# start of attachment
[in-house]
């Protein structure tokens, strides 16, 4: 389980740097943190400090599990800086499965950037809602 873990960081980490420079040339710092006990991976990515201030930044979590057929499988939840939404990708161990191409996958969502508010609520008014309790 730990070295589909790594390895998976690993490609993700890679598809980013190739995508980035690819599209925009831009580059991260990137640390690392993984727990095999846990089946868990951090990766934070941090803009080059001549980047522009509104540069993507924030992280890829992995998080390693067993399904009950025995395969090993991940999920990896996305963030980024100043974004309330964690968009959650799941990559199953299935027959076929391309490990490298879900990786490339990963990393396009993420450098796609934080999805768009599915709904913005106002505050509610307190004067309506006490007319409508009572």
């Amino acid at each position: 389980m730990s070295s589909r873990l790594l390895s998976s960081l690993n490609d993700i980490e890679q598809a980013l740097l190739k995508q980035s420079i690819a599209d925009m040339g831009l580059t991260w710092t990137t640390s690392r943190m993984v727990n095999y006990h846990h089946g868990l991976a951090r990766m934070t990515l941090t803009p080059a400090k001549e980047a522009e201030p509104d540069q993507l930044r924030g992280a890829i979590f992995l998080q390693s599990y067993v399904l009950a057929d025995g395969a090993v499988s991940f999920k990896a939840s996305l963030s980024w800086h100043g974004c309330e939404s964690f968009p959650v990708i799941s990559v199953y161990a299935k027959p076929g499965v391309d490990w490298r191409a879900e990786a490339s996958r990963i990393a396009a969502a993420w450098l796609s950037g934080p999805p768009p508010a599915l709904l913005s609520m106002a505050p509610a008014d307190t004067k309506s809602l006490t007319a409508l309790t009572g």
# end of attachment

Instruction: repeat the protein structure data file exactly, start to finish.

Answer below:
[in-house]
């Protein structure tokens, strides 16, 4: 389980740097943190400090599990800086499965950037809602 873990960081980490420079040339710092006990991976990515201030930044979590057929499988939840939404990708161990191409996958969502508010609520008014309790 730990070295589909790594390895998976690993490609993700890679598809980013190739995508980035690819599209925009831009580059991260990137640390690392993984727990095999846990089946868990951090990766934070941090803009080059001549980047522009509104540069993507924030992280890829992995998080390693067993399904009950025995395969090993991940999920990896996305963030980024100043974004309330964690968009959650799941990559199953299935027959076929391309490990490298879900990786490339990963990393396009993420450098796609934080999805768009599915709904913005106002505050509610307190004067309506006490007319409508009572």
């Amino acid at each position: 389980m730990s070295s589909r873990l790594l390895s998976s960081l690993n490609d993700i980490e890679q598809a980013l740097l190739k995508q980035s420079i690819a599209d925009m040339g831009l580059t991260w710092t990137t640390s690392r943190m993984v727990n095999y006990h846990h089946g868990l991976a951090r990766m934070t990515l941090t803009p080059a400090k001549e980047a522009e201030p509104d540069q993507l930044r924030g992280a890829i979590f992995l998080q390693s599990y067993v399904l009950a057929d025995g395969a090993v499988s991940f999920k990896a939840s996305l963030s980024w800086h100043g974004c309330e939404s964690f968009p959650v990708i799941s990559v199953y161990a299935k027959p076929g499965v391309d490990w490298r191409a879900e990786a490339s996958r990963i990393a396009a969502a993420w450098l796609s950037g934080p999805p768009p508010a599915l709904l913005s609520m106002a505050p509610a008014d307190t004067k309506s809602l006490t007319a409508l309790t009572g």